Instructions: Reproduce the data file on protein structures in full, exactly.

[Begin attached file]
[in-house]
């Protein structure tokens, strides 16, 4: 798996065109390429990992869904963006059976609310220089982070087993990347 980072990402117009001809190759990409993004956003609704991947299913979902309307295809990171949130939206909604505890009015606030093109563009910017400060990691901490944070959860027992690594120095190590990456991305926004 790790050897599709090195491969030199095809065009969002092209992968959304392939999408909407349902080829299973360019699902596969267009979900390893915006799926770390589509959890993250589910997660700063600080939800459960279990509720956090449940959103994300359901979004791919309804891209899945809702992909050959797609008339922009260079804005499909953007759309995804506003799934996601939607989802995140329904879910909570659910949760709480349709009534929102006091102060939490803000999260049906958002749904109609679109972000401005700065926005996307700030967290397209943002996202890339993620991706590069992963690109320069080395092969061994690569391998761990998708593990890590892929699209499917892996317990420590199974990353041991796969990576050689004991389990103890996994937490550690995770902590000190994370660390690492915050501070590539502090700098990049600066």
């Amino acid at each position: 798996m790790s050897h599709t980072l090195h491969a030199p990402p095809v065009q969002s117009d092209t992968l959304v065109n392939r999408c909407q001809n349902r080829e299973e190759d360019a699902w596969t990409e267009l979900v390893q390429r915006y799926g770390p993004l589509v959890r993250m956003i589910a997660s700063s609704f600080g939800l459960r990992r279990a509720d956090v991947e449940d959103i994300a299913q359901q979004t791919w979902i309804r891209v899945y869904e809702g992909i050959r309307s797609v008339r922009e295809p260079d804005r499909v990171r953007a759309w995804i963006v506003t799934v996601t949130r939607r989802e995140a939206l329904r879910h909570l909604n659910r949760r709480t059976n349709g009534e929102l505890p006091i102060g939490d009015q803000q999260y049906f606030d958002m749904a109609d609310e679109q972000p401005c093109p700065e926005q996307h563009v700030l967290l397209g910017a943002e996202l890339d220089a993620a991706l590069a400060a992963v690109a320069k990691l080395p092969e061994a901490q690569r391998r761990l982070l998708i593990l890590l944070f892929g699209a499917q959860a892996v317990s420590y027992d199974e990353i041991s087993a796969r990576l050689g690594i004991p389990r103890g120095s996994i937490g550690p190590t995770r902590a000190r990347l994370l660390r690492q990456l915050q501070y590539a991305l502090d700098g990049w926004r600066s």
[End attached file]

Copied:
[in-house]
């Protein structure tokens, strides 16, 4: 798996065109390429990992869904963006059976609310220089982070087993990347 980072990402117009001809190759990409993004956003609704991947299913979902309307295809990171949130939206909604505890009015606030093109563009910017400060990691901490944070959860027992690594120095190590990456991305926004 790790050897599709090195491969030199095809065009969002092209992968959304392939999408909407349902080829299973360019699902596969267009979900390893915006799926770390589509959890993250589910997660700063600080939800459960279990509720956090449940959103994300359901979004791919309804891209899945809702992909050959797609008339922009260079804005499909953007759309995804506003799934996601939607989802995140329904879910909570659910949760709480349709009534929102006091102060939490803000999260049906958002749904109609679109972000401005700065926005996307700030967290397209943002996202890339993620991706590069992963690109320069080395092969061994690569391998761990998708593990890590892929699209499917892996317990420590199974990353041991796969990576050689004991389990103890996994937490550690995770902590000190994370660390690492915050501070590539502090700098990049600066």
């Amino acid at each position: 798996m790790s050897h599709t980072l090195h491969a030199p990402p095809v065009q969002s117009d092209t992968l959304v065109n392939r999408c909407q001809n349902r080829e299973e190759d360019a699902w596969t990409e267009l979900v390893q390429r915006y799926g770390p993004l589509v959890r993250m956003i589910a997660s700063s609704f600080g939800l459960r990992r279990a509720d956090v991947e449940d959103i994300a299913q359901q979004t791919w979902i309804r891209v899945y869904e809702g992909i050959r309307s797609v008339r922009e295809p260079d804005r499909v990171r953007a759309w995804i963006v506003t799934v996601t949130r939607r989802e995140a939206l329904r879910h909570l909604n659910r949760r709480t059976n349709g009534e929102l505890p006091i102060g939490d009015q803000q999260y049906f606030d958002m749904a109609d609310e679109q972000p401005c093109p700065e926005q996307h563009v700030l967290l397209g910017a943002e996202l890339d220089a993620a991706l590069a400060a992963v690109a320069k990691l080395p092969e061994a901490q690569r391998r761990l982070l998708i593990l890590l944070f892929g699209a499917q959860a892996v317990s420590y027992d199974e990353i041991s087993a796969r990576l050689g690594i004991p389990r103890g120095s996994i937490g550690p190590t995770r902590a000190r990347l994370l660390r690492q990456l915050q501070y590539a991305l502090d700098g990049w926004r600066s």